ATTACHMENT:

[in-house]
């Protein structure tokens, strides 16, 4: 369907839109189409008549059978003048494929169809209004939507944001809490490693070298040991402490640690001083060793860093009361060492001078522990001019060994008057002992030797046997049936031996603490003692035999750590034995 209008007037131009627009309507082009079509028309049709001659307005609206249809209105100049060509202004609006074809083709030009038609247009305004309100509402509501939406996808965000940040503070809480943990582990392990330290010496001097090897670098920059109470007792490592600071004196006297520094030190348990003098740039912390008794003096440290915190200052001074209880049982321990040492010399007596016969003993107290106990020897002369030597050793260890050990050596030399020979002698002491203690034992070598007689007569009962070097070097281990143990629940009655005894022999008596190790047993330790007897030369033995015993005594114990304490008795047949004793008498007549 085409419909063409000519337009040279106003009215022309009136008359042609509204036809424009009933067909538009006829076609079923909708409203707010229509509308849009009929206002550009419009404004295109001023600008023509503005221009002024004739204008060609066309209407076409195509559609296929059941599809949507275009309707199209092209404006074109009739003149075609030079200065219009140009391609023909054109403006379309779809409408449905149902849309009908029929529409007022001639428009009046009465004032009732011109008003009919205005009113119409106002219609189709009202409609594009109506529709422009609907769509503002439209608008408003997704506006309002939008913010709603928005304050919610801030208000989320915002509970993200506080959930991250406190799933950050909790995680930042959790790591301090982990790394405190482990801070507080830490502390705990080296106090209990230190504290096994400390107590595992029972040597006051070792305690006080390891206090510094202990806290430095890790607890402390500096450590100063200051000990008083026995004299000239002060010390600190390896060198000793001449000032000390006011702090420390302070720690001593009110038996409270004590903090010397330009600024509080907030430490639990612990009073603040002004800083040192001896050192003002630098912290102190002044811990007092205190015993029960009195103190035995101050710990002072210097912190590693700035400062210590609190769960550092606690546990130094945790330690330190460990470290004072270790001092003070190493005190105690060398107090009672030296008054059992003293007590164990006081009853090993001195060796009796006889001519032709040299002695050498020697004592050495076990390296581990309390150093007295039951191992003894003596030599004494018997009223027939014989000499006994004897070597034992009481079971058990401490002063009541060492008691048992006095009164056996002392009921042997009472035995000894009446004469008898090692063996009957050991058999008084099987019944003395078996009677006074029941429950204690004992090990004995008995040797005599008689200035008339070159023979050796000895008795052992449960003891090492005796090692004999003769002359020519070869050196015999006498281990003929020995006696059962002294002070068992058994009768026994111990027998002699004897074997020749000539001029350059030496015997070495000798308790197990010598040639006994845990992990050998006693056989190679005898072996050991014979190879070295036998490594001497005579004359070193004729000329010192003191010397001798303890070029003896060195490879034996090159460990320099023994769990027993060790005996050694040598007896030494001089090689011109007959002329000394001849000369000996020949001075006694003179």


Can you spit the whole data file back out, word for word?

[in-house]
């Protein structure tokens, strides 16, 4: 369907839109189409008549059978003048494929169809209004939507944001809490490693070298040991402490640690001083060793860093009361060492001078522990001019060994008057002992030797046997049936031996603490003692035999750590034995 209008007037131009627009309507082009079509028309049709001659307005609206249809209105100049060509202004609006074809083709030009038609247009305004309100509402509501939406996808965000940040503070809480943990582990392990330290010496001097090897670098920059109470007792490592600071004196006297520094030190348990003098740039912390008794003096440290915190200052001074209880049982321990040492010399007596016969003993107290106990020897002369030597050793260890050990050596030399020979002698002491203690034992070598007689007569009962070097070097281990143990629940009655005894022999008596190790047993330790007897030369033995015993005594114990304490008795047949004793008498007549 085409419909063409000519337009040279106003009215022309009136008359042609509204036809424009009933067909538009006829076609079923909708409203707010229509509308849009009929206002550009419009404004295109001023600008023509503005221009002024004739204008060609066309209407076409195509559609296929059941599809949507275009309707199209092209404006074109009739003149075609030079200065219009140009391609023909054109403006379309779809409408449905149902849309009908029929529409007022001639428009009046009465004032009732011109008003009919205005009113119409106002219609189709009202409609594009109506529709422009609907769509503002439209608008408003997704506006309002939008913010709603928005304050919610801030208000989320915002509970993200506080959930991250406190799933950050909790995680930042959790790591301090982990790394405190482990801070507080830490502390705990080296106090209990230190504290096994400390107590595992029972040597006051070792305690006080390891206090510094202990806290430095890790607890402390500096450590100063200051000990008083026995004299000239002060010390600190390896060198000793001449000032000390006011702090420390302070720690001593009110038996409270004590903090010397330009600024509080907030430490639990612990009073603040002004800083040192001896050192003002630098912290102190002044811990007092205190015993029960009195103190035995101050710990002072210097912190590693700035400062210590609190769960550092606690546990130094945790330690330190460990470290004072270790001092003070190493005190105690060398107090009672030296008054059992003293007590164990006081009853090993001195060796009796006889001519032709040299002695050498020697004592050495076990390296581990309390150093007295039951191992003894003596030599004494018997009223027939014989000499006994004897070597034992009481079971058990401490002063009541060492008691048992006095009164056996002392009921042997009472035995000894009446004469008898090692063996009957050991058999008084099987019944003395078996009677006074029941429950204690004992090990004995008995040797005599008689200035008339070159023979050796000895008795052992449960003891090492005796090692004999003769002359020519070869050196015999006498281990003929020995006696059962002294002070068992058994009768026994111990027998002699004897074997020749000539001029350059030496015997070495000798308790197990010598040639006994845990992990050998006693056989190679005898072996050991014979190879070295036998490594001497005579004359070193004729000329010192003191010397001798303890070029003896060195490879034996090159460990320099023994769990027993060790005996050694040598007896030494001089090689011109007959002329000394001849000369000996020949001075006694003179």